posted November 28, 2019 04:06 AM
Today the 28th of November marks the 40 year of the Erebus disaster, when a Air New Zealand DC10 flew into the mountain. I was working at the airport that day when the word came around that a DC10 was missing. It was first thought that they may have had a radio problem, but as the day went on, it was said that by now the aircraft would be out of fuel. The D10 was to land at Christchurch that afternoon, later in the day wreckage was discovered on Erebus.
What was to follow is quite a story, last year I read a book called "Verdict On Erebus" by the judge of a Royal Commission set up at the time "Peter Mahon", his findings would clear the pilots and put the blame on the airline.
Even after 40 years the subject of the disaster is still full of controversy.
My boss once said to me, an accident is not caused by just one thing alone, but many adding to a disaster like this...looking back he was right.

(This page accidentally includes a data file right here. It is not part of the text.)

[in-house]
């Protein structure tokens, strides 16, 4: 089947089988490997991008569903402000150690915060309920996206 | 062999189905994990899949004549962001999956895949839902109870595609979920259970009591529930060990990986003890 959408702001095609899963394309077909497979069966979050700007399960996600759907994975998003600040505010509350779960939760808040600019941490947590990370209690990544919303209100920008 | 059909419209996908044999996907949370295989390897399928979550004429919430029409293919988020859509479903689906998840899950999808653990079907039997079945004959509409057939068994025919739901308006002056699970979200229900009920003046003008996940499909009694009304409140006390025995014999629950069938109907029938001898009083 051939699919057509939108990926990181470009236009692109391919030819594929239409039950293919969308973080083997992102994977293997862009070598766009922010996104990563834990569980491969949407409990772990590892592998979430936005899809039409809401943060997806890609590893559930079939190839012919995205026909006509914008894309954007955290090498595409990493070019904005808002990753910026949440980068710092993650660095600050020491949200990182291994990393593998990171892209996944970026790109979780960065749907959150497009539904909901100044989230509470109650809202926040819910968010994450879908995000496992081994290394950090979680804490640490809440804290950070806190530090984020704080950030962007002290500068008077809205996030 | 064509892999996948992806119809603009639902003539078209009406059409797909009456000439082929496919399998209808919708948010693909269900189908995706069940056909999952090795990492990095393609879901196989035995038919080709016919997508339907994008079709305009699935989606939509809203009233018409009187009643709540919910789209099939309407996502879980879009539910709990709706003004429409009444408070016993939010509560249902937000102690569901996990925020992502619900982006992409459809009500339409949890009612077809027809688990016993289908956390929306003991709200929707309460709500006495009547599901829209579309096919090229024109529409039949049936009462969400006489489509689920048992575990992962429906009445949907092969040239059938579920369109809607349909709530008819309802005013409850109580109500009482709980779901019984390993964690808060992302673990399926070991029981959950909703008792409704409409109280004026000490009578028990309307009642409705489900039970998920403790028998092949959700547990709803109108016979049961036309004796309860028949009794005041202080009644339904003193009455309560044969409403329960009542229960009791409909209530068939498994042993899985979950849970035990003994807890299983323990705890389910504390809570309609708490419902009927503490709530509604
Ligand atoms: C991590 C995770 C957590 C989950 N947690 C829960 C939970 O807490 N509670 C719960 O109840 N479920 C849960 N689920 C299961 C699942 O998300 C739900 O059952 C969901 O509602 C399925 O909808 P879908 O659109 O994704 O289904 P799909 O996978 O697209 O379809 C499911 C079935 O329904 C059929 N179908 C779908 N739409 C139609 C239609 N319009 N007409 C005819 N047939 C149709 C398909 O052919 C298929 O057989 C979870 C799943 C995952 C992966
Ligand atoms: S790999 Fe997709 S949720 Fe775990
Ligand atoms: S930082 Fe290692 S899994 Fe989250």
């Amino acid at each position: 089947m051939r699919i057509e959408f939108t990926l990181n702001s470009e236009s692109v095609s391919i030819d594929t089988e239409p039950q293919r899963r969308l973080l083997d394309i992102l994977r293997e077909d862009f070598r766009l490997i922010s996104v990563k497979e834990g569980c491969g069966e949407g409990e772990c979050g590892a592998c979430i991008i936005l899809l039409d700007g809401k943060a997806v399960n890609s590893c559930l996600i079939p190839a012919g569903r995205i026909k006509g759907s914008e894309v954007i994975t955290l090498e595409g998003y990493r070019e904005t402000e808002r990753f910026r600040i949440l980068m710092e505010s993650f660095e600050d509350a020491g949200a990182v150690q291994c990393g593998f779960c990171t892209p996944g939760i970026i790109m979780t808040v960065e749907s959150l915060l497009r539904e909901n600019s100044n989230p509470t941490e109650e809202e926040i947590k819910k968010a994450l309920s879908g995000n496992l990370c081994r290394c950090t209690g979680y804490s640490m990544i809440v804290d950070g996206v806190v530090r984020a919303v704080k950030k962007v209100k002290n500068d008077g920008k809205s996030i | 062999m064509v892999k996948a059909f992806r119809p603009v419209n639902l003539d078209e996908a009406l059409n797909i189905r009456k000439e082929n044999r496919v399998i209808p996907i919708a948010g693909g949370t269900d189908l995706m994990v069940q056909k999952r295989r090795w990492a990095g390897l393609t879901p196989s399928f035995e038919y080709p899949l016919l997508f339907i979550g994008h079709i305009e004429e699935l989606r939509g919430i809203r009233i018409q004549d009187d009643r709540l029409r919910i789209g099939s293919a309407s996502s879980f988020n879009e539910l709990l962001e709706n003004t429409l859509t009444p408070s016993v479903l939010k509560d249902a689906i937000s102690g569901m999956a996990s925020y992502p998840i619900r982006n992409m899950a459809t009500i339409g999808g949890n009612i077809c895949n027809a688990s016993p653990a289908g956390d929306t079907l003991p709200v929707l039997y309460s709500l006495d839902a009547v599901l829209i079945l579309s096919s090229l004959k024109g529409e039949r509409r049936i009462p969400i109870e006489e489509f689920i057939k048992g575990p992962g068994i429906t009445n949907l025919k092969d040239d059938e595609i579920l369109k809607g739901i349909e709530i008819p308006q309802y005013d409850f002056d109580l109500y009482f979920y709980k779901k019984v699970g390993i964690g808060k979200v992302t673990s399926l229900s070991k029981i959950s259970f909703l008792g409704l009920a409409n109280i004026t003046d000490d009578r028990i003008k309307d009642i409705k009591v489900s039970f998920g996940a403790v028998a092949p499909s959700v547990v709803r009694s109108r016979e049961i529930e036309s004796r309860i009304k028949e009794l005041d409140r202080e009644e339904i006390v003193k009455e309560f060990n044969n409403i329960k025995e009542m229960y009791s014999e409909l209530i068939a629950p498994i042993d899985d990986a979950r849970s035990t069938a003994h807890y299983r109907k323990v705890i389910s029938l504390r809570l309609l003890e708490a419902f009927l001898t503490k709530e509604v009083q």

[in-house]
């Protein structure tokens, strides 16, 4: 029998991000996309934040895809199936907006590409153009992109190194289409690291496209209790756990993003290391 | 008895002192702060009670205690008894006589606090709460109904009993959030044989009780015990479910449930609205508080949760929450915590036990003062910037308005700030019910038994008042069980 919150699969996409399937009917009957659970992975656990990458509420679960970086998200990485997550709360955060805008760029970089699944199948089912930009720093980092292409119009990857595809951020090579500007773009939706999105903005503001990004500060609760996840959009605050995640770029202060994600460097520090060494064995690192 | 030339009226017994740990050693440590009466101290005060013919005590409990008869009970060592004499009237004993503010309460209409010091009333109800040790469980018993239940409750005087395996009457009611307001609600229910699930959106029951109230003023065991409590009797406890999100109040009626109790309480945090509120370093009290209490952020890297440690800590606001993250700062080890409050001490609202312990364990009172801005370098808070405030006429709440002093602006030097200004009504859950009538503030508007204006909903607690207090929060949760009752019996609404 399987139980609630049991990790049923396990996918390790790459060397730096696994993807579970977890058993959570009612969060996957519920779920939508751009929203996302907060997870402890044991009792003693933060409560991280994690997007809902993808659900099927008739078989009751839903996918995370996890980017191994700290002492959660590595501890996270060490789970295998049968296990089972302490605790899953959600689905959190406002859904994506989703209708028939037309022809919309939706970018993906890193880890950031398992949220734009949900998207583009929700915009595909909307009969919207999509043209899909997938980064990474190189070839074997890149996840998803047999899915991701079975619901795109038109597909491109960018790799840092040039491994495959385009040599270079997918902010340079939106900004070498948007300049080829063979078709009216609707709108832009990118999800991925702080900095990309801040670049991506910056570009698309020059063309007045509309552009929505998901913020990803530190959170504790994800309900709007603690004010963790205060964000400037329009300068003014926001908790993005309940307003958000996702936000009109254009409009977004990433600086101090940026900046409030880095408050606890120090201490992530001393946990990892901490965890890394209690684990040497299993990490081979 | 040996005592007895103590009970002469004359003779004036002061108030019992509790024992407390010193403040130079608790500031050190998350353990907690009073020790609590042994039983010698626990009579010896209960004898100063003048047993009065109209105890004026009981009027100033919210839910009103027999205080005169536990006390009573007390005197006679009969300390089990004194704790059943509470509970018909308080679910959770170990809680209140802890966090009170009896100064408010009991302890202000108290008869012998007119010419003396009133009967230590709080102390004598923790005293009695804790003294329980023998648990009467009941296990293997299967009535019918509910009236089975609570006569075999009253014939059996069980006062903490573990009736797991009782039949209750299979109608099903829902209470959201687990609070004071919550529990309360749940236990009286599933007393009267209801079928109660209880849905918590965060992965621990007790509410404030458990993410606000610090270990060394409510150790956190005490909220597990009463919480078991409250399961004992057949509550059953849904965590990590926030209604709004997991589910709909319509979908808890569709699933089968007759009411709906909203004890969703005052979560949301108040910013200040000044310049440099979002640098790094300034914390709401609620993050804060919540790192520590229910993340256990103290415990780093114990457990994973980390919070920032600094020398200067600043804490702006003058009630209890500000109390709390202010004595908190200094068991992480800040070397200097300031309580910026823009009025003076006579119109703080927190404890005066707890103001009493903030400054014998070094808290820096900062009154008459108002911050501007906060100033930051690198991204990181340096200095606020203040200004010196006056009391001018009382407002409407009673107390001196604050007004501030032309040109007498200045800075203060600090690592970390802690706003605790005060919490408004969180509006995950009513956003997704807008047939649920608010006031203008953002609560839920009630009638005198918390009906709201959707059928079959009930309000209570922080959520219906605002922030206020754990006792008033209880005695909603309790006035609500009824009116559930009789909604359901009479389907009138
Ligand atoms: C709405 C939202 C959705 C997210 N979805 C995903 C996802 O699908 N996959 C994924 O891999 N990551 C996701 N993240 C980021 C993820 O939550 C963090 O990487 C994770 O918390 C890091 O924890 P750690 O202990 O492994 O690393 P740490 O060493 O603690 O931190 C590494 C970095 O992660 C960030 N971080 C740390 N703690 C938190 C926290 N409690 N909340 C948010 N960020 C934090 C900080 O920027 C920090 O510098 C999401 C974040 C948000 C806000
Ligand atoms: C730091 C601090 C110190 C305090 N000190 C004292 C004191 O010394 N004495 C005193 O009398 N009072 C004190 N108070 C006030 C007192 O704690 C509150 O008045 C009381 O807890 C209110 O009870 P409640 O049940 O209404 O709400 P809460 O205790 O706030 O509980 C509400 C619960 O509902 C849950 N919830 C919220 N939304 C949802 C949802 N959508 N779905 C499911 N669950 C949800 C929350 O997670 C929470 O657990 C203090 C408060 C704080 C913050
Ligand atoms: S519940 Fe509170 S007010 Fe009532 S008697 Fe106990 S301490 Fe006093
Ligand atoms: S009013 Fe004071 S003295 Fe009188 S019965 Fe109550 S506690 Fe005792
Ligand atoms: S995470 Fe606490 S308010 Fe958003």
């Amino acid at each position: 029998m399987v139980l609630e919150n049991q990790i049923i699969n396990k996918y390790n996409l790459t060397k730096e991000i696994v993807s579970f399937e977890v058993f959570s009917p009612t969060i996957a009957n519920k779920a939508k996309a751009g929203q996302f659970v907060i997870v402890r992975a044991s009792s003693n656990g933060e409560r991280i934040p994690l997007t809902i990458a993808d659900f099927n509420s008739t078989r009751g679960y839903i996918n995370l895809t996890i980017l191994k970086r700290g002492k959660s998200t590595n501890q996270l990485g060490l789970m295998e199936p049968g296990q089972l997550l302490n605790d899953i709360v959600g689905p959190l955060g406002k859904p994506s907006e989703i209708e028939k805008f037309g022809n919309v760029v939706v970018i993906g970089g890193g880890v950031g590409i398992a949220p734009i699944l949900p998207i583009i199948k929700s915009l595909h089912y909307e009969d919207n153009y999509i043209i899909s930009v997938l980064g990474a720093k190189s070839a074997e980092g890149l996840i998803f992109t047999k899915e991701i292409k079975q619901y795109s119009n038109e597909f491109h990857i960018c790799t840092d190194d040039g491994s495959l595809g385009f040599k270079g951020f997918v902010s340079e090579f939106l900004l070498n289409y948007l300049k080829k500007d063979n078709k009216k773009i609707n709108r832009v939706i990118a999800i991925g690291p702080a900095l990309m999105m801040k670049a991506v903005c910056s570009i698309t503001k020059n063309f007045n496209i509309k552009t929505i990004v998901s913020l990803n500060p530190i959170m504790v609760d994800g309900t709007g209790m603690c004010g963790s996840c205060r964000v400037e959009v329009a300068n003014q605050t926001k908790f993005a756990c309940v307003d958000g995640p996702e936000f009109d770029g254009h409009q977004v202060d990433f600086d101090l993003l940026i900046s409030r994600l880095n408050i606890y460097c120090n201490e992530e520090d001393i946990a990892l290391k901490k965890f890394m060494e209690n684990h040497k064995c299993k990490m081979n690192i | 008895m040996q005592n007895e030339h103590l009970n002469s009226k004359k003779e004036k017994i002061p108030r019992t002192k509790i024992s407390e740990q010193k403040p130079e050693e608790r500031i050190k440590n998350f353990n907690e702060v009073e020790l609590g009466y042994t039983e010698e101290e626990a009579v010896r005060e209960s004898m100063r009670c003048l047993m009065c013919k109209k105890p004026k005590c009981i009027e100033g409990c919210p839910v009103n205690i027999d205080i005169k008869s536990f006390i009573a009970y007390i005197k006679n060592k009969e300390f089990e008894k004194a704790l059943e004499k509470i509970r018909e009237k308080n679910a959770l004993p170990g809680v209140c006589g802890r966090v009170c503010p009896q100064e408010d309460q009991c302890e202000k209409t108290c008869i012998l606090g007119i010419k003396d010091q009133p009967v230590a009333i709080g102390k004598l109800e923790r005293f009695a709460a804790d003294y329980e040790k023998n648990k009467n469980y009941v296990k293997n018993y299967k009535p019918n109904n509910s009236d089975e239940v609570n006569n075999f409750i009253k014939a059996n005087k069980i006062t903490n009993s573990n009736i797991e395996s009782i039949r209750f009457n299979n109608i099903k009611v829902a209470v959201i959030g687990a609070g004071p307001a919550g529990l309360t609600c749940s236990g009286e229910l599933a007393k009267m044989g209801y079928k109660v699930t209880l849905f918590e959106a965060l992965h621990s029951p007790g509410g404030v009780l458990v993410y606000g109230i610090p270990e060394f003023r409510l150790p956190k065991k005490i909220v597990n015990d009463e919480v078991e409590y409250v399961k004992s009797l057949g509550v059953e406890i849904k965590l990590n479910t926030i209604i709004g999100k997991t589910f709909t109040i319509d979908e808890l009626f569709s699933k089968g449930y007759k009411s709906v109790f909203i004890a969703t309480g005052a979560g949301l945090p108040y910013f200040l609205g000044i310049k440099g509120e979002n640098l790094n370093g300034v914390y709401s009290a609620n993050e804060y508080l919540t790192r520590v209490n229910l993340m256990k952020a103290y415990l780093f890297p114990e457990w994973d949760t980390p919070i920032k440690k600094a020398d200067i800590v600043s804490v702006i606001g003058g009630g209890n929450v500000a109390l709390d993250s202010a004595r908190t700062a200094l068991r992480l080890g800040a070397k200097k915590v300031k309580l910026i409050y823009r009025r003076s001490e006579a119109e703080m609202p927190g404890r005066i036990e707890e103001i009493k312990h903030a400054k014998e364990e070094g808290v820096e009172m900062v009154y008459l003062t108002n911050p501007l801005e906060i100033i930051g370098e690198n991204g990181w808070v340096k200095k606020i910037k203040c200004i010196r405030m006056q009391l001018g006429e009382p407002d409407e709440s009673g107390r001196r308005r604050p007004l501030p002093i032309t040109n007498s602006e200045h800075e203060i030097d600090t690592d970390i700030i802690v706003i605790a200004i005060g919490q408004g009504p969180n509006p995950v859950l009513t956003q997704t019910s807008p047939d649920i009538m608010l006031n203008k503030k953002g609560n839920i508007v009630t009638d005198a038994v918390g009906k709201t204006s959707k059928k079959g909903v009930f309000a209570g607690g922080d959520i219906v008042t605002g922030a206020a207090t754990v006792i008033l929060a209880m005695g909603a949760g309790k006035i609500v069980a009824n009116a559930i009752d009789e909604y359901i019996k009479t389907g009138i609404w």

posted November 29, 2019 11:31 PM
Yes, the Erebus disaster was one of those "heavy ones" in aviation, both for the circumstances and the subsequent investigations. Even to this day, the arguments continue on aviation websites about the blame and such.
Particularly haunting was the 8mm film camera that was found after the accident, which had film footage from inside the passenger cabin several minutes before the crash.
-------------------- "Why are there shots of deserts in a scene that's supposed to take place in Belgium during the winter?" (Review of 'Battle of the Bulge'.)
Although I won't post a link to you-tube regarding the Super 8 film that survived, it does show that passengers were enjoying the scenery. The film seems to show that outside looked fairly clear as folk were taking photos at the time.
This is from Peter Mahon book with an artist impression on the bottom photo showing how most likely it looked on that day.